Spring is Coming Soon, Record Rainfall?

It’s felt a lot like spring, not that winter won’t come back and bite us. But still … it’s felt like spring. The weather has been three nice days followed by about a week of rain – usually drizzly with occasional downpour. This weekend rain seemed to bring about a change, and the past few sunny days have been delightful. Looking across to Dividing Ridge, the pastures are greening up, and there’s a different look about the weedy areas. On my walk around to the south side of the mountain, I’ve seen some daffodil sprouts and the laurel is starting to bud in some places. In what is to me a definite sign of spring, yesterday a butterfly buzzed me on the deck. It was gone too fast to be sure what, except that it was an angle-wing, or brush-footed butterfly. They mate on our property for some reason, most commonly Red Admirals and American Paints. I think it was one of those, or a Question Mark, but definitely not a Mourning Cloak, another early emergent.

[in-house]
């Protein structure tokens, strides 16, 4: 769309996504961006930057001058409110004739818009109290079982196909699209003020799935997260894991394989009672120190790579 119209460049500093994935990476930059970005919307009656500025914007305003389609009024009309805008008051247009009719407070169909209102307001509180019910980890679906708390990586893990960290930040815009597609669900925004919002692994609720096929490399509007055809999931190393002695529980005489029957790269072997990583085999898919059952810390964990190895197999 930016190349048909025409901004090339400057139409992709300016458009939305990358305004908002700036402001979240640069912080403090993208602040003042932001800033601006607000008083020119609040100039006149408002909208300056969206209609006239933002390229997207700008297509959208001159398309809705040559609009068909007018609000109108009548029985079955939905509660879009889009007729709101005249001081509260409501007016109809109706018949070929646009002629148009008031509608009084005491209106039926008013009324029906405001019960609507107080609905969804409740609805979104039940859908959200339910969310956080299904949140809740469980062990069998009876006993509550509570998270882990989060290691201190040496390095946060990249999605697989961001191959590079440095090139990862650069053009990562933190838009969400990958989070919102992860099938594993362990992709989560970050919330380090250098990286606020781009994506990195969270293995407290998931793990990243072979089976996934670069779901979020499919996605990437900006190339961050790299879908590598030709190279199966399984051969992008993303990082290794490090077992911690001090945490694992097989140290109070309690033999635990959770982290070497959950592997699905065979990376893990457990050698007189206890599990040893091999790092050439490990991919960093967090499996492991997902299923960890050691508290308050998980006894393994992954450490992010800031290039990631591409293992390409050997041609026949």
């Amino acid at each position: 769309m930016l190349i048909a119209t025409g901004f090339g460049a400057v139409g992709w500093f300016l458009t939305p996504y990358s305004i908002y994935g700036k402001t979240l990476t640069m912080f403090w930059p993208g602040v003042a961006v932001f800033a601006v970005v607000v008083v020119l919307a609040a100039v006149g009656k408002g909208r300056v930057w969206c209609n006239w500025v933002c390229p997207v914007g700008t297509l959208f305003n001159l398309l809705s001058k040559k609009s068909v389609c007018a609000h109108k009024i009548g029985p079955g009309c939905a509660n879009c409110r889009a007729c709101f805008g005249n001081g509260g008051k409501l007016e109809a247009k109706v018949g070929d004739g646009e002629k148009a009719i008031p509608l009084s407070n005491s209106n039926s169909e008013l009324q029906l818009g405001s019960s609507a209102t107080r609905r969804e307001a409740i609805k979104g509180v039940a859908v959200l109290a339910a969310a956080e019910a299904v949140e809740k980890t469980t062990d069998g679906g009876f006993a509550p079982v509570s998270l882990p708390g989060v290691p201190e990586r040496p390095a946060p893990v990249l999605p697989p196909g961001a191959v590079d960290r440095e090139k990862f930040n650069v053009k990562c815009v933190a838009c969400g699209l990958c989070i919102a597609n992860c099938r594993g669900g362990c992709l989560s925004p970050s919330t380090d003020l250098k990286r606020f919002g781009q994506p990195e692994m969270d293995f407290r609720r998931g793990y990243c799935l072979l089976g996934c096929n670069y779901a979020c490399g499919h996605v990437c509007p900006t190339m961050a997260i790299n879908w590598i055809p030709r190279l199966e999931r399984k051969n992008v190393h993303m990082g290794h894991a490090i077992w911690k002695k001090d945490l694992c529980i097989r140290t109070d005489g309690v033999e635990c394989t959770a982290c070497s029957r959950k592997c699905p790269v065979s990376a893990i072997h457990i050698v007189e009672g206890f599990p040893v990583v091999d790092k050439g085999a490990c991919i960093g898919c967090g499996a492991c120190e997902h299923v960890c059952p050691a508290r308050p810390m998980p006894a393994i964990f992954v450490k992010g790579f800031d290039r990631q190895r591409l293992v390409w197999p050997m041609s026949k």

The big winners in the current rainy spell – which has lasted two years – seem to be the holly, the white pine, the moss, and the ferns. I haven’t seen a Virginia pine coming up anywhere. That’s good, from a property owner point of view, because the white pine seems less susceptible to the pine beetle. But as a naturalist, you have to ask why. It’s no secret that we’ve been in a long term drought situation. Two years ago, almost the entire Cohutta Wilderness, some 33,000 acres, burned. About all they could do is save the few cabins that border the area, and keep it between the rivers. As I look down into my woods, there’s still a lot less vegetation than there was thirty years ago, and still some trees dying.

One of my neighbors said the other day that this would have been a record year for rainfall in Georgia, except that it rained more in 1942. (I think he said 1942.) I haven’t been able to verify that, but the data from the Blue Ridge weather station – you see it, up on the hill above the Mercier Orchard parking lot – shows that Fannin County received 75.85 inches of rain in 2018. I’ve been given 60 inches for the average annual rainfall in Fannin County, but doubt that it has been that for the past 10 years. I think most folks would say that it’s been dry for longer than that, although it’s no secret that there was a lot more rain thirty years ago than there’s been until the last two years. Maybe. It rained a whole lot in those days ….

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